When triggered, the access deny module 140 can take various actions to prevent the application from accessing the specific file. For example, it could take one or more of the following actions: locking the file by opening it; renaming the file; and/or sending an over-ride signal to the operating system to cancel the file access request.

Referring now to FIG. 3, it is a block diagram of the access deny module 140 shown in FIG. 2. This embodiment of the access deny module 140 includes three modules: application identifier 145, quarantine/removal module 150, and the reporting module 155 (which communicates with the lookup table 130).

The first module, the application identifier module 145, is responsible for identifying the application that is requesting access to a data file. Identification can usually be done by extracting the application name from the data request. This information can be passed to the quarantine/removal module 150.

The quarantine/removal module 150 is responsible for quarantining and/or removing applications that improperly attempt to access data files. Assuming that a user indicates that the application attempting to access the data file does not have permission to do so the quarantine/removal module 150 can quarantine and remove the offending application. For example, the quarantine/removal module 150 could change the application name and move it to an alternate location. And if necessary, this module 150 could uninstall the program using, for example, the WINDOWS uninstall feature or a similar feature for another operating system.

In some cases, an application may attempt to improperly access a data file even though the application is otherwise wanted by the user. In these cases, the reporting module 155 can add an entry to the lookup table 130 to indicate that this application should never be given access to files of a certain type.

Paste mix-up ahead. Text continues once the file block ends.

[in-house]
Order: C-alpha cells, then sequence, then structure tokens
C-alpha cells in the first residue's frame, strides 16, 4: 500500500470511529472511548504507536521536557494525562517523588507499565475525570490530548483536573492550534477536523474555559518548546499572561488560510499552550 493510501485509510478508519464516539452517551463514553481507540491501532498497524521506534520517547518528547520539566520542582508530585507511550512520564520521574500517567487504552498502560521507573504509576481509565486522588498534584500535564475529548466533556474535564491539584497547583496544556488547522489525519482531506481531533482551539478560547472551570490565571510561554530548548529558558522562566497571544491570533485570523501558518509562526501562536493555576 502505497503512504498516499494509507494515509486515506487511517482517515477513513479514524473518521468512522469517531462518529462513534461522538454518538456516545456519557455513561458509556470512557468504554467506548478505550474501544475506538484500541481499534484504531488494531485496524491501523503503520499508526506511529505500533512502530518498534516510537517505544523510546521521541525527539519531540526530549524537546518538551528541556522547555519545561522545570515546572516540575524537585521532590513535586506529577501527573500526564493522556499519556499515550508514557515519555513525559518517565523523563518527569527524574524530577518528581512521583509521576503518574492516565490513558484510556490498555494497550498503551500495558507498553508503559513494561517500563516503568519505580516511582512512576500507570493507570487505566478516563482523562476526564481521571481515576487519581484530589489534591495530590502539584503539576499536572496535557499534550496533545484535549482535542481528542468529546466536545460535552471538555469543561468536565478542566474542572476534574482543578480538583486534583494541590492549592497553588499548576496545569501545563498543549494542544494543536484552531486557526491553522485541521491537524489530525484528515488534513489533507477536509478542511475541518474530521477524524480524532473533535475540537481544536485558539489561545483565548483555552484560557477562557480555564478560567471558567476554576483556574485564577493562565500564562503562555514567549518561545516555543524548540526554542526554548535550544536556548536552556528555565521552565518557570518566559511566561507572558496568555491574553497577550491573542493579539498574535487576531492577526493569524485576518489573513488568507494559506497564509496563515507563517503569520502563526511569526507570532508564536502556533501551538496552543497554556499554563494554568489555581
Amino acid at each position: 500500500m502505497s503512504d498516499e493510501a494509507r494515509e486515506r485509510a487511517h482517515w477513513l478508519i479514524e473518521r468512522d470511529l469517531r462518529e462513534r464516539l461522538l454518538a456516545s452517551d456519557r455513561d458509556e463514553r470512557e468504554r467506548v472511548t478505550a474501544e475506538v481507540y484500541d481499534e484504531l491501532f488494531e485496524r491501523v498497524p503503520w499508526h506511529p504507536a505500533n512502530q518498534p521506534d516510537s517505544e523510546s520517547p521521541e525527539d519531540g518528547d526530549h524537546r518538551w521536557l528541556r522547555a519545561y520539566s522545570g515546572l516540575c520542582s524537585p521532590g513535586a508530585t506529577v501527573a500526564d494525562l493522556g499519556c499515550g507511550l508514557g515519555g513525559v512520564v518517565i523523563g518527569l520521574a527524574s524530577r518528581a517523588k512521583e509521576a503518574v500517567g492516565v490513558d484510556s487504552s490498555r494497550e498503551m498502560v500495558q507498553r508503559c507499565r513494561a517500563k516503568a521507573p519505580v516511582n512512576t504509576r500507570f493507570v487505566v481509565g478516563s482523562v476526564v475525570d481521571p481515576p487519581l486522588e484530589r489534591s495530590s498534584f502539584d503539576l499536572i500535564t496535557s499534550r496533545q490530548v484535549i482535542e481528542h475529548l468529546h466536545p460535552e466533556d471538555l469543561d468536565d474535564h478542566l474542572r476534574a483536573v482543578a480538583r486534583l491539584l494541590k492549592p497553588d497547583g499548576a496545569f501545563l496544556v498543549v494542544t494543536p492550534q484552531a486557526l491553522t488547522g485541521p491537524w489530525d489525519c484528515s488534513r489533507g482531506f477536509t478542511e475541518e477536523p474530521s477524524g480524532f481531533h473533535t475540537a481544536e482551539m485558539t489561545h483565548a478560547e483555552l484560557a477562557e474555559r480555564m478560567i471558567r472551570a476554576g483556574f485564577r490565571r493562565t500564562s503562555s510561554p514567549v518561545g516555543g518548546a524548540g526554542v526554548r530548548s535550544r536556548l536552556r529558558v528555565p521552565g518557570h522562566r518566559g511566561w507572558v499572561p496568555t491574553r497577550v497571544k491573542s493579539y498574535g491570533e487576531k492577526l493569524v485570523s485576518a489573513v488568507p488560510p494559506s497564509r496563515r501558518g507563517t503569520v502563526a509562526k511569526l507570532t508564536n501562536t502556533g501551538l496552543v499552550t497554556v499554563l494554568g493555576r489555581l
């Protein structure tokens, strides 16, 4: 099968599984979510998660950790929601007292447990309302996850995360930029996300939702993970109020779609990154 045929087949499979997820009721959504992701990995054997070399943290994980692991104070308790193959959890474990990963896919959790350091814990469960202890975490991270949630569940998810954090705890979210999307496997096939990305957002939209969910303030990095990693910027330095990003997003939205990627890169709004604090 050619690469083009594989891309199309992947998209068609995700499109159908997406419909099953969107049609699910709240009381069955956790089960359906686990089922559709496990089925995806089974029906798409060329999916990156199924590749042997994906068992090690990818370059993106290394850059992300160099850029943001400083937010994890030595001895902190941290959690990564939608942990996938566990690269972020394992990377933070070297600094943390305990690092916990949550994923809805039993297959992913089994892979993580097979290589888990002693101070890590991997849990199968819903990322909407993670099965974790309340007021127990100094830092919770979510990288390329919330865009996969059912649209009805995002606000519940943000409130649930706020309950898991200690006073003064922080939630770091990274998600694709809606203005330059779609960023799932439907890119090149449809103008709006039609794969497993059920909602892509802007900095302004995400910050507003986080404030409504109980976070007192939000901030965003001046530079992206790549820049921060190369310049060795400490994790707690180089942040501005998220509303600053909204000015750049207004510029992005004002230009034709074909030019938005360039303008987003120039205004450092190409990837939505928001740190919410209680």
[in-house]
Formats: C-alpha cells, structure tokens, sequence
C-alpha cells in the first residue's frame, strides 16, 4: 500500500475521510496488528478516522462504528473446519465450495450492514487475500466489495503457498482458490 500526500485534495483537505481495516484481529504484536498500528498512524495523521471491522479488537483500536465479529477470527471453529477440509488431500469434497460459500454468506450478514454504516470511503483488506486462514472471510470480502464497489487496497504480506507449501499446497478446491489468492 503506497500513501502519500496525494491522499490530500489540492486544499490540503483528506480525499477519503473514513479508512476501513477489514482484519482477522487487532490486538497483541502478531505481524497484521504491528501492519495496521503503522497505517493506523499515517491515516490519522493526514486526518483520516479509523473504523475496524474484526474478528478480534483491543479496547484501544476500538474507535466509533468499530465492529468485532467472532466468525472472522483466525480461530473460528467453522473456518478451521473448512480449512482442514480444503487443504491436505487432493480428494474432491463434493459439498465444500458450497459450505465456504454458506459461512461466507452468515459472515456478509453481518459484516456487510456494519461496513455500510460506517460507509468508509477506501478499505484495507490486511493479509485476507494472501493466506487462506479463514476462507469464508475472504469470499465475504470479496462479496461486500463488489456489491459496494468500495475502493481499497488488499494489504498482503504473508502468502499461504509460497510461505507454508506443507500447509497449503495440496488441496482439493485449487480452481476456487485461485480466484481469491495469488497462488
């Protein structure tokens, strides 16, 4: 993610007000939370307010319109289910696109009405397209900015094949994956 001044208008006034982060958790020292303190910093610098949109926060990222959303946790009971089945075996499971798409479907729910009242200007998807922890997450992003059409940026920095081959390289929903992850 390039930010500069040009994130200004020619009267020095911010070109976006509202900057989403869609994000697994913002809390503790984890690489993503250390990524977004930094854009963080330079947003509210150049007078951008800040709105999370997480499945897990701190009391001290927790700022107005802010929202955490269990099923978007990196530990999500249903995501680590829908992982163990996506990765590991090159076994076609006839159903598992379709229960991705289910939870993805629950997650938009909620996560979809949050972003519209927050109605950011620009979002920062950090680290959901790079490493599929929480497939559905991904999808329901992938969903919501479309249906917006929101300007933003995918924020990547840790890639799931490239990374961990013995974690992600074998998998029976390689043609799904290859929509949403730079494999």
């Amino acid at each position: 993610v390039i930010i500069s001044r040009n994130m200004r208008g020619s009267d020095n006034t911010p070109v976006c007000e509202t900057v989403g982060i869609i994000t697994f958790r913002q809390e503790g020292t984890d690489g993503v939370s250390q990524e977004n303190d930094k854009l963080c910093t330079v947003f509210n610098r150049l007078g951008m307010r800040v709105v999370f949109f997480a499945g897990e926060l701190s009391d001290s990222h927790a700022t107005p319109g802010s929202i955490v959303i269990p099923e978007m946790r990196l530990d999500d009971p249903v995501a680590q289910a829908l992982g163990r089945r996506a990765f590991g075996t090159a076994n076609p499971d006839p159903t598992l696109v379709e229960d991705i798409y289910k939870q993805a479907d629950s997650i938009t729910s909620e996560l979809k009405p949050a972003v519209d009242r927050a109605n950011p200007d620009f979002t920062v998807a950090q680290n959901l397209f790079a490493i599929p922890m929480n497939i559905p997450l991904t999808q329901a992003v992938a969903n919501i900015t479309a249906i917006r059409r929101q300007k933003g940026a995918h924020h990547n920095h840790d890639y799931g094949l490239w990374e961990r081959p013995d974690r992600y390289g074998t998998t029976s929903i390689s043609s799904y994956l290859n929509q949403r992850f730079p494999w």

Referring now to FIG. 4, it is a flow chart of one method for blocking file access. In this method, an application requests access to a data file. The request is intercepted, and the requesting application is identified. (Blocks 160 and 165) Next, the identified application is compared with the data file type to determine whether the application has permission to access data files of this type. (Block 170) Assuming that the application has permission, the data request is passed through for traditional handling. And if the application does not have permission to access the data file or the type of data file, then the data access request is denied. (Block 175) In certain embodiments, the requesting application is then quarantined or removed. (Block 180) Information about the application can also be reported to a remote facility or a local database so that a definition can be created and passed to anti-spyware programs. (Block 185).